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Key value for chemical safety assessment

Additional information

Justification for selection of genetic toxicity endpoint
Potassium chloride:
Bacterial tests:
In a Salmonella test (using the TA100, TA 1535, TA 1537 and TA 98 strains) doses of KCl between 0 and 10.000 µg/plate were tested with and without metabolic activation. No significant increases in mutation frequencies were noted (Mortelmans1986)
Lymphoma cell mutation assays:
Two independent laboratories performed the Mouse Lymphoma Mutation Tests on a range of substances including KCl. Myhr 1988: A Mouse Lymphoma assay was performed according to OECD TG 476 with KCl in the presence and in the absence of a metabolic activation system.With metabolic activation KCl yielded positive results at 4000 and 5000 µg/ml; without activation it was negative up to 5000 µg/ml. However higher concentrations appeared to be toxic and mutagenic Mitchell 1988: The L5178Y mouse lymphoma cell forward mutation assay according to the respective OECD Guideline was used to determine the mutagenic activity of potassium chloride (up to 5000 µg/ml) in the presence and in the absence of a metatolic activation system.The different trials revealed different responses , but overall , potassium chloride induced weakly positive responses only in the presence of S9 -mix but not in the absence of a metabolic activation system.
According to the authors these responses indicate that high salt concentrations which affect the ionic balance and the osmotic pressure of the medium, can induce mutations in cells surviving the treatment.(Mitchell 1988, Myhr 1988).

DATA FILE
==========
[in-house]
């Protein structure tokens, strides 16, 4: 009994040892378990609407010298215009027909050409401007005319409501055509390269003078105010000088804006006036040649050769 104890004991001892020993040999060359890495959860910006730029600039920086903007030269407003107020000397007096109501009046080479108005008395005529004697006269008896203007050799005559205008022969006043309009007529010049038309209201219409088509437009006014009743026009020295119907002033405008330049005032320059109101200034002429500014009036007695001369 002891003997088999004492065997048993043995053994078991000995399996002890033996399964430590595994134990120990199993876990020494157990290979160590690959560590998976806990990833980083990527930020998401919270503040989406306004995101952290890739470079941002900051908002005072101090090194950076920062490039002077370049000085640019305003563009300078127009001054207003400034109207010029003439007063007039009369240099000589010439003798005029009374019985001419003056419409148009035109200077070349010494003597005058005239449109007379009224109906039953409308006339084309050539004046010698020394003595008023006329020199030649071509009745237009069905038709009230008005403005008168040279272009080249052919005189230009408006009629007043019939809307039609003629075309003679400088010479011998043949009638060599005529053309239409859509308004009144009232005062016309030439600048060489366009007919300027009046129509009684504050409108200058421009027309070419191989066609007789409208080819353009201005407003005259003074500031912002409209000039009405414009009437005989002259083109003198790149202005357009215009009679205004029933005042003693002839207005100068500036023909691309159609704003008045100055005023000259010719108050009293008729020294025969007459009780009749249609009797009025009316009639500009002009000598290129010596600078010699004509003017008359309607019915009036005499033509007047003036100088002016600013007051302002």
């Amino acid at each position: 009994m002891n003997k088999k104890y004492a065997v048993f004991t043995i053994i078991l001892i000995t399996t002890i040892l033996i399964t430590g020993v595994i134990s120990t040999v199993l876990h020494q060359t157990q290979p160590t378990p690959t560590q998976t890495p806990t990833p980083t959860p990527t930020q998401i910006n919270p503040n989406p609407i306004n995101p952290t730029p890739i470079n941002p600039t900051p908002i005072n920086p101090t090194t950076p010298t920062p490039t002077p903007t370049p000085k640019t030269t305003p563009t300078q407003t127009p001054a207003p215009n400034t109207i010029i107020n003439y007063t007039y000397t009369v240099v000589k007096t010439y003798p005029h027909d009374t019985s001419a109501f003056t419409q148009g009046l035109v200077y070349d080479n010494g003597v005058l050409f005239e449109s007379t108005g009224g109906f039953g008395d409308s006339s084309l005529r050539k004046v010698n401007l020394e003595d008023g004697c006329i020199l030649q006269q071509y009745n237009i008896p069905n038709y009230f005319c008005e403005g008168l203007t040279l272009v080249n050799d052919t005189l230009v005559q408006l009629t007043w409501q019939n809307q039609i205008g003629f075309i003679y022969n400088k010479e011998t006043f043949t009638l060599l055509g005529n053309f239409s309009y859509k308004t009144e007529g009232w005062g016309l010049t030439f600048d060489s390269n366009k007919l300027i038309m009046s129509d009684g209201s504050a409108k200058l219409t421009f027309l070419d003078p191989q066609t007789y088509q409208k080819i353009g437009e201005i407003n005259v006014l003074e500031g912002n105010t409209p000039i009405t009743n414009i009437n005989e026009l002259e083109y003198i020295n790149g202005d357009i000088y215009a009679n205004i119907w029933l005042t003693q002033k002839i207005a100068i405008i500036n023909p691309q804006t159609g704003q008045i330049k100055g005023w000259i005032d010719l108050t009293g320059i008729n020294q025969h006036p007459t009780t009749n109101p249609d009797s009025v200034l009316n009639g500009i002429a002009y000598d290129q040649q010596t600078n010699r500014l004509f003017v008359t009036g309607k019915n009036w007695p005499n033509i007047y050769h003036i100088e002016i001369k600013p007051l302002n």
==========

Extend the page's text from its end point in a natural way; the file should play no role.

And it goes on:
Chromosome aberration tests:
There are reports on the effect of KCl on formation of chromosome aberrations in Chinese hamster ovary cells (CHO) and Chinese hamster Lung (V79) cells:
In a test similar or equivalent to OECD TG 476 potassium chloride induced a significant increase
in Chinese Hamster lung fibroblasts (V79) cells with chromosme aberrations only at the highest test dose (12000 µg/ml) in the absence of a metabolic activation system. Measurements of the osmotic pressure of the medium revealed a twofold i

Endpoint Conclusion: No adverse effect observed (negative)

Justification for classification or non-classification

Potassium chloride:

Bacterial tests:

In a Salmonella test (using the TA100, TA 1535, TA 1537 and TA 98 strains) doses of KCl between 0 and 10.000 µg/plate were tested with and without metabolic activation. No significant increases in mutation frequencies were noted (Mortelmans1986)

Lymphoma cell mutation assays:

Two independent laboratories performed the Mouse Lymphoma Mutation Tests on a range of substances including KCl.

Myhr 1988: A Mouse Lymphoma assay was performed according to OECD TG 476 with KCl in the presence and in the absence of a metabolic activation system.With metabolic activation KCl yielded positive results at 4000 and 5000 µg/ml; without activation it was negative up to 5000 µg/ml. However higher concentrations appeared to be toxic and mutagenic